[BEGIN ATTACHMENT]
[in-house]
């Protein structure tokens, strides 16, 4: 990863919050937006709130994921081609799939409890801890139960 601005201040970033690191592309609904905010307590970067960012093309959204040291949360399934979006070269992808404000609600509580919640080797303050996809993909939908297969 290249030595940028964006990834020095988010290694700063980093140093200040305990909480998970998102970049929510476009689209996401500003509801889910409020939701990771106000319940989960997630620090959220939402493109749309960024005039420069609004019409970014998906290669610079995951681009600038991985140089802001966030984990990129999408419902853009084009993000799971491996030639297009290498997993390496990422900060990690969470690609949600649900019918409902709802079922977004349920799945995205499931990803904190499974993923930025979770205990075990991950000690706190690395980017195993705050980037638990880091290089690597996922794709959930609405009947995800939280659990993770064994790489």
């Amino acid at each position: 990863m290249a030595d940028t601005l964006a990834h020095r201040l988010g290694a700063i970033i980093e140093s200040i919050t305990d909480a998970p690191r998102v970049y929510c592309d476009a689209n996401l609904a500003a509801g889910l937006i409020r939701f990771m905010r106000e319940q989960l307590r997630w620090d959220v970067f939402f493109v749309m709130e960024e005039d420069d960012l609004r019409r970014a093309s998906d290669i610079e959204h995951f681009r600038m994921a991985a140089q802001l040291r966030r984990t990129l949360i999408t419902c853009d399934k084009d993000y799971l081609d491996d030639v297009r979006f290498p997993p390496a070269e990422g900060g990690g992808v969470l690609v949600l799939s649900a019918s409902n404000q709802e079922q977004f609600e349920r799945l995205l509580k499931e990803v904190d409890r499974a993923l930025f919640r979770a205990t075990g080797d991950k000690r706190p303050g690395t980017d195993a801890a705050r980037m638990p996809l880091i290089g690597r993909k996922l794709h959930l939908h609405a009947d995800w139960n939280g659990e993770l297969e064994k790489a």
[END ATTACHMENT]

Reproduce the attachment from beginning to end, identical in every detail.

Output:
[in-house]
């Protein structure tokens, strides 16, 4: 990863919050937006709130994921081609799939409890801890139960 601005201040970033690191592309609904905010307590970067960012093309959204040291949360399934979006070269992808404000609600509580919640080797303050996809993909939908297969 290249030595940028964006990834020095988010290694700063980093140093200040305990909480998970998102970049929510476009689209996401500003509801889910409020939701990771106000319940989960997630620090959220939402493109749309960024005039420069609004019409970014998906290669610079995951681009600038991985140089802001966030984990990129999408419902853009084009993000799971491996030639297009290498997993390496990422900060990690969470690609949600649900019918409902709802079922977004349920799945995205499931990803904190499974993923930025979770205990075990991950000690706190690395980017195993705050980037638990880091290089690597996922794709959930609405009947995800939280659990993770064994790489």
């Amino acid at each position: 990863m290249a030595d940028t601005l964006a990834h020095r201040l988010g290694a700063i970033i980093e140093s200040i919050t305990d909480a998970p690191r998102v970049y929510c592309d476009a689209n996401l609904a500003a509801g889910l937006i409020r939701f990771m905010r106000e319940q989960l307590r997630w620090d959220v970067f939402f493109v749309m709130e960024e005039d420069d960012l609004r019409r970014a093309s998906d290669i610079e959204h995951f681009r600038m994921a991985a140089q802001l040291r966030r984990t990129l949360i999408t419902c853009d399934k084009d993000y799971l081609d491996d030639v297009r979006f290498p997993p390496a070269e990422g900060g990690g992808v969470l690609v949600l799939s649900a019918s409902n404000q709802e079922q977004f609600e349920r799945l995205l509580k499931e990803v904190d409890r499974a993923l930025f919640r979770a205990t075990g080797d991950k000690r706190p303050g690395t980017d195993a801890a705050r980037m638990p996809l880091i290089g690597r993909k996922l794709h959930l939908h609405a009947d995800w139960n939280g659990e993770l297969e064994k790489a």